Thursday, March 06, 2008

Supporting student governors - learning lessons from Scotland?

This week I discovered the sparqs website. It is a free service which is funded by the Scottish Funding Council to assist and support Scottish students in improving promoting quality improvement. I am not aware of anything similar in England – we could perhaps learn from our devolved cousins.

On the sparqs website there is a useful Supporting College Student Governors Handbook. (We’ll have to forgive whoever forgot to proof read the web page about it. The odd typo creeps onto this blog so I won’t cast the first stone.)

The Supporting College Student Governors Handbook sets out key information for student governors including how they can engage with their fellow students.

In the Handbook I did find some confusing wording on the difficult issue of to represent or not to represent. It notes: “Governors do not represent particular groups or interests, and as such they cannot be mandated.” Yet elsewhere: “Although you gain your position on the board as a student representative, remember that all of your decisions as a board and as an individual member will impact on other stakeholders too.” I would suggest that student governors are not student representatives but are there to give a student perspective – not least in a providing a reality check in what can be an isolated governance bubble. (I would suggest that the same issues arise for resident members on housing association and ALMO boards – or indeed any board members who are customers.)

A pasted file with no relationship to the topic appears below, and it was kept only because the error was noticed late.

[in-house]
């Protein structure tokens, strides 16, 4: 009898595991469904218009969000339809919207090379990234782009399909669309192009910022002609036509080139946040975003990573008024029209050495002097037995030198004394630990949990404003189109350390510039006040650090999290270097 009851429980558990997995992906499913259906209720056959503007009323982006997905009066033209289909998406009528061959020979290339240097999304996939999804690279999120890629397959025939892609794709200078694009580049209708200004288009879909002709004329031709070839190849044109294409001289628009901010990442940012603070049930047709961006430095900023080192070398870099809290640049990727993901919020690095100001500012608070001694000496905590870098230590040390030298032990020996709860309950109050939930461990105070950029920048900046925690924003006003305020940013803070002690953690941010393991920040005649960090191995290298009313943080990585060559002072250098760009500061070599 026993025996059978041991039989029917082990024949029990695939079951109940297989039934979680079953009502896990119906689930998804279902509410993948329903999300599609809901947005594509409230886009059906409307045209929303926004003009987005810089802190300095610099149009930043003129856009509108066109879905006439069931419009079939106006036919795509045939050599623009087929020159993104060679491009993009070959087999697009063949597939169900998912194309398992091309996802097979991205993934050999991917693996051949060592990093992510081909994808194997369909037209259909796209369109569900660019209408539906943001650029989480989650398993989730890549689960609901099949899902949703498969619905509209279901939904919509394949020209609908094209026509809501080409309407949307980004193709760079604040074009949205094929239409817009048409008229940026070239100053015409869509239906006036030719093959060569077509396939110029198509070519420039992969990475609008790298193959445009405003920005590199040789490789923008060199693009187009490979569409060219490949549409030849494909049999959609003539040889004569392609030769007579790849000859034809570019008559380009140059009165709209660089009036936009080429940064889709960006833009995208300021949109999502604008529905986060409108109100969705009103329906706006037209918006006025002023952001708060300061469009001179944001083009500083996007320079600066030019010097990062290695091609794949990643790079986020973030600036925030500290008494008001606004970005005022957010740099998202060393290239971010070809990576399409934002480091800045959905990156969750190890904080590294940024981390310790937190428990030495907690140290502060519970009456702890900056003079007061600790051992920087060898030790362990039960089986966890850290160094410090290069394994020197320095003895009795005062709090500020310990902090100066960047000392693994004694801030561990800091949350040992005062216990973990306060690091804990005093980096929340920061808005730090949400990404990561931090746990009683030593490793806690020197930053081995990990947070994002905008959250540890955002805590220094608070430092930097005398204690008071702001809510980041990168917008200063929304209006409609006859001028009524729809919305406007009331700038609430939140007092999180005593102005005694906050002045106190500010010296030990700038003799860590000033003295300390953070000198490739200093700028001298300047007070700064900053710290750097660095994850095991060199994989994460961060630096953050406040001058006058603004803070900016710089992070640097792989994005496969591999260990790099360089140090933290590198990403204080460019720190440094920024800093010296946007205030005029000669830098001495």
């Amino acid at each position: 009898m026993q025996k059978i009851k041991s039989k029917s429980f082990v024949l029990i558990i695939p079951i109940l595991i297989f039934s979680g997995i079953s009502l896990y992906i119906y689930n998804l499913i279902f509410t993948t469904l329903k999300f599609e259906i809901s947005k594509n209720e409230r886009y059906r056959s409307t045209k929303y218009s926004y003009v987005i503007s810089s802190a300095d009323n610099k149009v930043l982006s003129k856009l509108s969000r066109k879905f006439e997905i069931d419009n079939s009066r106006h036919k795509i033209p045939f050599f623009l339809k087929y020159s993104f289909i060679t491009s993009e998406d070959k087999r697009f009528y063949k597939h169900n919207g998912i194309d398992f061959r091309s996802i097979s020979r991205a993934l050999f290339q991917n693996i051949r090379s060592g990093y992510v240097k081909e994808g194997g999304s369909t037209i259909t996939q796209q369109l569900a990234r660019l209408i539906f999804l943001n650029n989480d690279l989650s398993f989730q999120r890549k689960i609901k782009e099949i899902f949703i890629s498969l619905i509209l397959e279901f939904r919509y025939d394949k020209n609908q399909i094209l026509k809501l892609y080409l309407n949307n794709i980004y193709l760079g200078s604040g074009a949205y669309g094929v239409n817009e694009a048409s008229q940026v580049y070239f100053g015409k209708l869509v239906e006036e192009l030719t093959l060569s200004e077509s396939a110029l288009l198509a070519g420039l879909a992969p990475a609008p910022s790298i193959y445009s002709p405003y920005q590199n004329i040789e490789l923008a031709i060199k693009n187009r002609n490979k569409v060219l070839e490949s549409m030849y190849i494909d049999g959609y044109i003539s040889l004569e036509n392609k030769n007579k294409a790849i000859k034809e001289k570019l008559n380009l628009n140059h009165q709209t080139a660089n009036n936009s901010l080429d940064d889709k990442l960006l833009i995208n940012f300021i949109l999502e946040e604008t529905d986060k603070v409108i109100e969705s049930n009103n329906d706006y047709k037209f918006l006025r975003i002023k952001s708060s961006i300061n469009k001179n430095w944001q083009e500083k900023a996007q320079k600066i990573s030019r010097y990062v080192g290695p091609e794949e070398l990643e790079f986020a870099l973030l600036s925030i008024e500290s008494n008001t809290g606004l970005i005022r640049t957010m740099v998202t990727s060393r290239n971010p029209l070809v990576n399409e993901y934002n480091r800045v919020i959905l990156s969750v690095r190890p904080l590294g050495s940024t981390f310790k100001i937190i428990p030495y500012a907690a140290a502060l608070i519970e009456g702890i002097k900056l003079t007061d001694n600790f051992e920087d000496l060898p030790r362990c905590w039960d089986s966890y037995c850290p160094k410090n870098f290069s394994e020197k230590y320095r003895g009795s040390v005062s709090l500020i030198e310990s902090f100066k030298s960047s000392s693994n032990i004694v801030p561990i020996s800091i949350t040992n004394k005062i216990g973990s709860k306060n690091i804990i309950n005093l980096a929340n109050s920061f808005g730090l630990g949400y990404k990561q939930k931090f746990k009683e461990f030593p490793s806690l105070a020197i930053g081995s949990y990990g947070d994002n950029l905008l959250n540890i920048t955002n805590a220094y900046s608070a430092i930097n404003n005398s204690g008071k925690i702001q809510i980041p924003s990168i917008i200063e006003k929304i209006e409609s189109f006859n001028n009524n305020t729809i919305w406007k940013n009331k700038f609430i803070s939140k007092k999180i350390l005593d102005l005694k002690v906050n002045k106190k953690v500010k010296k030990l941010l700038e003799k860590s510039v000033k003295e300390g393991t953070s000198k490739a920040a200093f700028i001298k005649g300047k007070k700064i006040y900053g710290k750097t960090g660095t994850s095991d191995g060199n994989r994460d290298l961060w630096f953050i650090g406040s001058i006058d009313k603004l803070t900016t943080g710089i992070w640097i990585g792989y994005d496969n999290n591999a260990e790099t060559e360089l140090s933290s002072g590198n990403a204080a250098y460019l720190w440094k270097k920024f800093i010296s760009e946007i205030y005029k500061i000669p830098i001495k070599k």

I would also query the relevance of the examples of conflicts of interest in the Handbook. They are not likely to encounter the examples given. How many student governors are likely to also be a company director in the construction industry? Examples relating to, say, grants to student unions may have been more instructive when student governors may also be active on student union executives.

Despite my misgivings over some elements of the Handbook, I would like to see something in England for student governors. It would be timely given the profile now given to Learner Voice.

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